By Chuck Woodbury
I emailed this Tuesday to James Ashurst, the Senior Vice President of Marketing Communications of the Recreation Vehicle Industry Association (RVIA). RVIA represents 98 percent of the RV manufacturers in America, watching out for their interests. Mr. Ashurst responded on Friday. Read his comments here.
I have been writing a lot about both topics lately and will continue to do so. I am also thinking that the mainstream media needs to be alerted about both crowded campgrounds and poor quality of RVs. If I were a newspaper automotive editor or TV news producer I would jump at both stories. But as you know, the mainstream media is unaware of what’s going on because most of the important people there have never been in an RV. And the only news or PR they see coming from the RV industry is about record sales.
The fact that few RV manufacturing executives have traveled more than a weekend here and there in an RV is another reason they don’t know about crowding or the consequences of having a half million new RVs a year added to the already overcrowded scene.
I like what marketing guru Seth Goodin wrote a few days ago:
“Detroit car executives in the 1970s and 1980s consistently failed to respond to the threat from Japanese imports. They weren’t merely arrogant—they were blinded by proximity. Everyone in their neighborhood, everyone on their commute, everyone in their parking lot was driving an American car. How could there be a problem?”
And about the poor quality of RVs: Here’s is a paragraph from an email I received from a reader the other day who has delivered motorhomes for more than a decade.
“Some of these motorhomes I deliver today, I just think to myself that some nice person who has saved all his working years to buy an RV to fulfill his dreams is going to buy a nightmare. And the RV manufacturers could care less and the dealerships are not much better. More than once I have thought about selling RVs but I could not bring myself to deceiving the public just to make money for myself.”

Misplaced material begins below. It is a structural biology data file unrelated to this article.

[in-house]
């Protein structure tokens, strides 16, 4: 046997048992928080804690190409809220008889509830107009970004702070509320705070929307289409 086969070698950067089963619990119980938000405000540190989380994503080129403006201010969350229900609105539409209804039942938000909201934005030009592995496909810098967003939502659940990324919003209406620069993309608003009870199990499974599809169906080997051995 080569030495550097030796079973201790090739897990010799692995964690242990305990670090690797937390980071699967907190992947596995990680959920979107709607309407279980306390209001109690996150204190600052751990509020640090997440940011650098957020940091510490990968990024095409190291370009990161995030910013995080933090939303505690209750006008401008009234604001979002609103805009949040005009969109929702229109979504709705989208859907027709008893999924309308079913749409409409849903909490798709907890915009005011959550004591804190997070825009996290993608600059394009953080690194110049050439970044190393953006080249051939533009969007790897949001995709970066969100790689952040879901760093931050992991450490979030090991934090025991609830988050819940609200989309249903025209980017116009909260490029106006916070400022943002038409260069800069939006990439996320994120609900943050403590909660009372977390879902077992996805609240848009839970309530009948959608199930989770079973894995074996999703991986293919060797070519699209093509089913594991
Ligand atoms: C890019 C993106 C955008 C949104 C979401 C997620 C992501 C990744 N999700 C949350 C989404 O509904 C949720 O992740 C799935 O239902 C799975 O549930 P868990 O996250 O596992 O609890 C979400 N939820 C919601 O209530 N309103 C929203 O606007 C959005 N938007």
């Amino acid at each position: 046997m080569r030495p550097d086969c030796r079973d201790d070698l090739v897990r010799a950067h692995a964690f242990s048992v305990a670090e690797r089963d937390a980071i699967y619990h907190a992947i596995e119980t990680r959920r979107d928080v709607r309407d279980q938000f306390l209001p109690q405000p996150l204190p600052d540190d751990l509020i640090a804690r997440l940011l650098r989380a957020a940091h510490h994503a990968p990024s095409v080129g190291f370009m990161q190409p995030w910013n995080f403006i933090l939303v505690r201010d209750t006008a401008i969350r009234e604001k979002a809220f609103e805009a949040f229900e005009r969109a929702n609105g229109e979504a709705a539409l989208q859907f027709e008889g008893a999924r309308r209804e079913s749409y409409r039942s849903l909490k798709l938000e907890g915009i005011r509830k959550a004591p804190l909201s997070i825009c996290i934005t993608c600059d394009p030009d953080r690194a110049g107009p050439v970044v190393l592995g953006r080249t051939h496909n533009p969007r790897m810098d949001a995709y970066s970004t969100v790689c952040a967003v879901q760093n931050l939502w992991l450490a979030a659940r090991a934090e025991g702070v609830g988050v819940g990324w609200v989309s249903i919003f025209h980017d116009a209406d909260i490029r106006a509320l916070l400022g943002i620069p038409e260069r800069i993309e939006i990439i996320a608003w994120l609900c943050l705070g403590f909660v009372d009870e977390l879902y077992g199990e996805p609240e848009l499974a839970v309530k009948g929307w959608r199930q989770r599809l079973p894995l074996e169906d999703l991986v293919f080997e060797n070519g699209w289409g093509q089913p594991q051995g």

He added: “We are told by the transport company not to tell the dealerships about any of the problems we find in our inspection of the unit before we leave Indiana. But I do just the opposite because I feel it only right for the dealership to know.”
I’d like to know what actions the RVIA is taking to help address the problem of poor quality workmanship and crowding in RV parks (not just encouraging the privatization of existing campgrounds in National Parks).
I would also like to see you devote one of your ads or commercials to show RVers overnighting in a crowded Wal-Mart parking lot, because that’s the new American “default” campground. Our survey of nearly 1,000 readers revealed that 40 percent spend at least one night a month in a Wal-Mart parking lot. Is that the lifestyle GoRVing is selling?
I would appreciate your comments.
Mr. Ashurst responded on Friday. Read his comments here.
Chuck, thanks for your support. The problem seems, to a great degree, to be an bad attude throughout the whole industry
I found a very good RV repare and storage company with a great positive attude in Majors RV in Bourne, Massachusetts. Quality work plus.
This does not seem to be true throughout the industry
Case on point. Last weekend, my wife and I were driving through Rochester, New Hampshire when I remember that I had purchased our Roadtrek 190V at a local dealer. We stopped at the dealer and I found the sales man we had purchased the RV from. I explained to the salesman that we needed to empty some of our black tank. He took me over to the service Manager told him I had purchased the RV from them and I needed to dump some of my “crap”. The servicemanger said that he could only do the $165.00 total cleaning without permission from the higher-ups who were not available. As I was leaving. I told the salesman that was the biggest load of “crap” I had ever heard. What I did not tell them was I wanted to either sell my RV or trade it for something better suited for us.